Illustration: Rebecca Zisser / Axios

The hype around Russia's involvement in the elections and fake news is complicated.

The bottom line: Fake news is only going to get worse. Earlier this year, Axios outlined a number of ways fake news creators are becoming more creative in the face of efforts to stamp them out, often pivoting from circulating their own misleading stories to developing sophisticated techniques that manipulate real news.

Here are some truths around the topic:

  1. It's nearly impossible to sway an election with the amount of money we've so far uncovered from Russian spending. If there were no debates, hundreds of millions of other ad money not spent, no campaign visits etc., then perhaps the pool of money we've uncovered so far on Facebook, Twitter, Google etc. could sway opinions. But what we've uncovered thus far is way too small to have done this alone. (Mark Penn has a column about this in the WSJ.) However, Russian fake news spread by bots through organic posts could've had a much larger impact, and we're still uncovering details about those efforts.
  2. Fake news isn't illegal, but it can be weaponized: There's no law that says the spreading of false information is technically illegal. Internet libel laws are not very strong in the U.S. and the government only has jurisdiction over illegal content (like child pornography), which the FCC regulates, or clickbait scams, which the FTC regulates.
  3. The tech platforms mostly define fake news as financial hoaxes: Most tech platforms take action on content that leads to false commercialization or "hoaxes," things like diet pill scams or clickbait. A lot of fake news sites that are removed on Facebook are hoaxes, as Facebook's Sheryl Sandberg emphasized in her interviewwith Axios two weeks ago. Ryan Goodman and Justin Hendrix have a good list that shows the scale of Facebook's organic fake news problem.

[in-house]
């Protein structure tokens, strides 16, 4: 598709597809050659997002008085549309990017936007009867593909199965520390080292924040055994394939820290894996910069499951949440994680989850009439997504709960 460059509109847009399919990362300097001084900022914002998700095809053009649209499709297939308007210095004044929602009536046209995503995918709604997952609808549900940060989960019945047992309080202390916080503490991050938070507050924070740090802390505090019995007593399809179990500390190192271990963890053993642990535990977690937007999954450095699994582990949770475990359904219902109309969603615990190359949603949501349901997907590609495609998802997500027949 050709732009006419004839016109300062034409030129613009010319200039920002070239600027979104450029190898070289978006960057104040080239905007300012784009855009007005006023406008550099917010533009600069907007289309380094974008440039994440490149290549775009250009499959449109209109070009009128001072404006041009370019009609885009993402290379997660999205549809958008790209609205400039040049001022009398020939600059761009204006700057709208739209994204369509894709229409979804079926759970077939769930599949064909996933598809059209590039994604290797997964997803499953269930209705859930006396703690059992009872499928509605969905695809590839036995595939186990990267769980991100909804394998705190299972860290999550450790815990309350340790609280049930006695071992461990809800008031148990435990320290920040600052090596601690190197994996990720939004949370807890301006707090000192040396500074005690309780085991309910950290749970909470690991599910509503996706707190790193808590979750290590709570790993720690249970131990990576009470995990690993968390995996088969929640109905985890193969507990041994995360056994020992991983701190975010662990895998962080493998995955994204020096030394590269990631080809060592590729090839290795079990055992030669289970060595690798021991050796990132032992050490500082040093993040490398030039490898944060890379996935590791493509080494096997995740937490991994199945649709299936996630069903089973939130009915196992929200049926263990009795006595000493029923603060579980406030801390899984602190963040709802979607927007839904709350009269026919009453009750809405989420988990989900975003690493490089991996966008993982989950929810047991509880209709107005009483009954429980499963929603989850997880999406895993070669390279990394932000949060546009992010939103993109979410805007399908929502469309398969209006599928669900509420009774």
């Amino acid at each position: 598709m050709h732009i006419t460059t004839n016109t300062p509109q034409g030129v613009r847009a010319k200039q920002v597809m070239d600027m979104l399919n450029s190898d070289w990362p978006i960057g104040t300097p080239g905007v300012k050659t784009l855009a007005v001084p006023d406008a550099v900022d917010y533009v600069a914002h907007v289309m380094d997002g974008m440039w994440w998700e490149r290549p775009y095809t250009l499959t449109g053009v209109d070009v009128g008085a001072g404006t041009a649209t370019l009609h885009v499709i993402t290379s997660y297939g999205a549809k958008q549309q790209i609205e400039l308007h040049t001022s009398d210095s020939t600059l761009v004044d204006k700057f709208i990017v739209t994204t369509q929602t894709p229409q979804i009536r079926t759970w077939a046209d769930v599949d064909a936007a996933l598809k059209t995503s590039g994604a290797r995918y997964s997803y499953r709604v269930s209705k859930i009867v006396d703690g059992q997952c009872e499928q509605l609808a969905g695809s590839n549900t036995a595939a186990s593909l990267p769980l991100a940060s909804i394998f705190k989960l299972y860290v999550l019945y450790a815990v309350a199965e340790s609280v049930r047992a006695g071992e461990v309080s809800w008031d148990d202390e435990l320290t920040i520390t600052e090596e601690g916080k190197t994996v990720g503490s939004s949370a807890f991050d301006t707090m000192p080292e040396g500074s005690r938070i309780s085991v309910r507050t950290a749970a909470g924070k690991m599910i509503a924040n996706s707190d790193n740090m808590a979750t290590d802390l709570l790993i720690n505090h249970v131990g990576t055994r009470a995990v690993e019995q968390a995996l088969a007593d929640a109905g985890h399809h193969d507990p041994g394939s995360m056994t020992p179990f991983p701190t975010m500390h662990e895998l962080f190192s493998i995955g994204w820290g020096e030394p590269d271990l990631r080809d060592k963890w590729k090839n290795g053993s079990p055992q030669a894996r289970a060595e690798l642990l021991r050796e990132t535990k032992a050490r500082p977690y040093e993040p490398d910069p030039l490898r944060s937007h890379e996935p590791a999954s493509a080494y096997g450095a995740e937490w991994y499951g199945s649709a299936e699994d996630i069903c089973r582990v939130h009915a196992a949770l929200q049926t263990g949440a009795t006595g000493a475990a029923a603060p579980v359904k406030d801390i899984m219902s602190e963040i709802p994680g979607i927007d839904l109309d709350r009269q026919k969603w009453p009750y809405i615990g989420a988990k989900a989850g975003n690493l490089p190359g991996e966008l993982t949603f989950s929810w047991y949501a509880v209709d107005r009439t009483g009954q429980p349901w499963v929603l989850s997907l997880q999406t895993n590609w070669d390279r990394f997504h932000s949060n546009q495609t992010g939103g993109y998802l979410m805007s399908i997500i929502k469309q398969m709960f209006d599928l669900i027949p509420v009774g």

4. Fake news perpetrators have a lot of financial incentives to create fake news that has nothing to do with politics: Any content that caters to emotions is more likely to be engaged with, and thus is easier to monetize from an advertising perspective. BuzzFeed's recent piece about overseas content farms making money off fake content is a good example.
  5. This isn't just a Russia problem: A lot of cheap information and fake news is created in other countries and right here in the United States. While it's troubling that a foreign entity could've utilized tech platforms to illegally buy ads or produce fake content to sway our elections, the prevalence of false or misleading information being peddled by U.S. citizens or citizens around the world is also a problem. For example, The Daily Beast reported last night that a company owned by a man on Staten Island provided internet infrastructure services for a Kremlin propaganda and fake news site.

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Coronavirus dashboard

Illustration: Sarah Grillo/Axios

  1. Global: Total confirmed cases as of 7 a.m. ET: 19,655,445 — Total deaths: 727,353 — Total recoveries — 11,950,845Map.
  2. U.S.: Total confirmed cases as of 7 a.m. ET: 4,998,802 — Total deaths: 162,425 — Total recoveries: 1,643,118 — Total tests: 61,080,587Map.
  3. Politics: Trump signs 4 executive actions on coronavirus aid — Democrats, and some Republicans, criticize the move.
  4. Public health: Fauci says chances are "not great" that COVID-19 vaccine will be 98% effective — 1 in 3 Americans would decline COVID-19 vaccine.
  5. Science: Indoor air is the next coronavirus frontline.
  6. Schools: How back-to-school is playing out in the South as coronavirus rages on — Princeton, Johns Hopkins, Howard to hold fall classes online.

Elevator anxiety will stifle reopenings

Illustration: Aïda Amer/Axios

Will you step back into an elevator any time soon?

Why it matters: Tens of billions of dollars — and the future of cities around the country — rest on the answer to that question. So long as workers remain unwilling to take elevators, hundreds of billions of dollars' worth of office real estate will continue to go largely unused.

Updated 6 hours ago - World

Brazil coronavirus death toll tops 100,000 and case numbers surpass 3 million

Brazilian President Jair Bolsonaro posted a photo of himself to Facebook congratulating his soccer team, Palmeiras, for winning the state title Saturday, moments after the health ministry confirmed the national COVID-19 death toll had surpassed 100,000.

Why it matters: Brazil is only the second country to confirm more than 100,000 deaths from the coronavirus. On Sunday morning, it became the second country to surpass 3 million cases, per Johns Hopkins. Only the U.S. has reported more. Bolsonaro has yet to address the milestones. He has previously tested positive for COVID-19 three times, but he's downplayed the impact of the virus, which has crippled Brazil's economy.

Editor's note: This article has been updated with the latest coronavirus case numbers and more context.